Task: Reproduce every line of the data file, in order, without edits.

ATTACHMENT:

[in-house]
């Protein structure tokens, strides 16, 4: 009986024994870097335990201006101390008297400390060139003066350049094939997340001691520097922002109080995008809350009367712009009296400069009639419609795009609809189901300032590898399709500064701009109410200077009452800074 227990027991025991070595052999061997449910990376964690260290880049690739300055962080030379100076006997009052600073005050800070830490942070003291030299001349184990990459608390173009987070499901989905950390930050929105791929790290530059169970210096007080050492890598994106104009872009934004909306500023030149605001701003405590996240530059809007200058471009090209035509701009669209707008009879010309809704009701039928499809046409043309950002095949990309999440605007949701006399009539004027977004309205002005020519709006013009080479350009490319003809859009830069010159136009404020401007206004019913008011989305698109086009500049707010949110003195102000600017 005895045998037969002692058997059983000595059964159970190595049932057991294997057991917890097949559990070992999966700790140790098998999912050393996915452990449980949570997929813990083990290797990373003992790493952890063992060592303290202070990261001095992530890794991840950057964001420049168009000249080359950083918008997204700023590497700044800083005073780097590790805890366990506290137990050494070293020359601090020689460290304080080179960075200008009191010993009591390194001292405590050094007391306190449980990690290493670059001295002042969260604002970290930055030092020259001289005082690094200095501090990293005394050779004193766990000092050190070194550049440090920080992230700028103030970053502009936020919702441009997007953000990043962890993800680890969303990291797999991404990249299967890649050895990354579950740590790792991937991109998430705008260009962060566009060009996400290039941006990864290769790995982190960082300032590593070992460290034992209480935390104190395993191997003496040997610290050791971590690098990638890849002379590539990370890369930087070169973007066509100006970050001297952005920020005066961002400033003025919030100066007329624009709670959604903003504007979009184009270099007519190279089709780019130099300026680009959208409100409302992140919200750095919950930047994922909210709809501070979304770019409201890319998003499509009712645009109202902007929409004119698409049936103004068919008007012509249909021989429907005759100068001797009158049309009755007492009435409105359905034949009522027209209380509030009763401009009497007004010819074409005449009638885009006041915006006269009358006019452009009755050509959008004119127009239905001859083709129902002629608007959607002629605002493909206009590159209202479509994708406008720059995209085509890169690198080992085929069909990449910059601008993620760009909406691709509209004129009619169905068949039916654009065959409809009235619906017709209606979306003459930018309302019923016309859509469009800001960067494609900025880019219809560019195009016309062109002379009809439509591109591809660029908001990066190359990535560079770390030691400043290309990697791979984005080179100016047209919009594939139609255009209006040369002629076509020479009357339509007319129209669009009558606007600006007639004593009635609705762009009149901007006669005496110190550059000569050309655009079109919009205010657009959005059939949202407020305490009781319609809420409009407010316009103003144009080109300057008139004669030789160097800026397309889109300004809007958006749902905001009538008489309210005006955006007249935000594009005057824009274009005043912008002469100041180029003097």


[in-house]
């Protein structure tokens, strides 16, 4: 009986024994870097335990201006101390008297400390060139003066350049094939997340001691520097922002109080995008809350009367712009009296400069009639419609795009609809189901300032590898399709500064701009109410200077009452800074 227990027991025991070595052999061997449910990376964690260290880049690739300055962080030379100076006997009052600073005050800070830490942070003291030299001349184990990459608390173009987070499901989905950390930050929105791929790290530059169970210096007080050492890598994106104009872009934004909306500023030149605001701003405590996240530059809007200058471009090209035509701009669209707008009879010309809704009701039928499809046409043309950002095949990309999440605007949701006399009539004027977004309205002005020519709006013009080479350009490319003809859009830069010159136009404020401007206004019913008011989305698109086009500049707010949110003195102000600017 005895045998037969002692058997059983000595059964159970190595049932057991294997057991917890097949559990070992999966700790140790098998999912050393996915452990449980949570997929813990083990290797990373003992790493952890063992060592303290202070990261001095992530890794991840950057964001420049168009000249080359950083918008997204700023590497700044800083005073780097590790805890366990506290137990050494070293020359601090020689460290304080080179960075200008009191010993009591390194001292405590050094007391306190449980990690290493670059001295002042969260604002970290930055030092020259001289005082690094200095501090990293005394050779004193766990000092050190070194550049440090920080992230700028103030970053502009936020919702441009997007953000990043962890993800680890969303990291797999991404990249299967890649050895990354579950740590790792991937991109998430705008260009962060566009060009996400290039941006990864290769790995982190960082300032590593070992460290034992209480935390104190395993191997003496040997610290050791971590690098990638890849002379590539990370890369930087070169973007066509100006970050001297952005920020005066961002400033003025919030100066007329624009709670959604903003504007979009184009270099007519190279089709780019130099300026680009959208409100409302992140919200750095919950930047994922909210709809501070979304770019409201890319998003499509009712645009109202902007929409004119698409049936103004068919008007012509249909021989429907005759100068001797009158049309009755007492009435409105359905034949009522027209209380509030009763401009009497007004010819074409005449009638885009006041915006006269009358006019452009009755050509959008004119127009239905001859083709129902002629608007959607002629605002493909206009590159209202479509994708406008720059995209085509890169690198080992085929069909990449910059601008993620760009909406691709509209004129009619169905068949039916654009065959409809009235619906017709209606979306003459930018309302019923016309859509469009800001960067494609900025880019219809560019195009016309062109002379009809439509591109591809660029908001990066190359990535560079770390030691400043290309990697791979984005080179100016047209919009594939139609255009209006040369002629076509020479009357339509007319129209669009009558606007600006007639004593009635609705762009009149901007006669005496110190550059000569050309655009079109919009205010657009959005059939949202407020305490009781319609809420409009407010316009103003144009080109300057008139004669030789160097800026397309889109300004809007958006749902905001009538008489309210005006955006007249935000594009005057824009274009005043912008002469100041180029003097």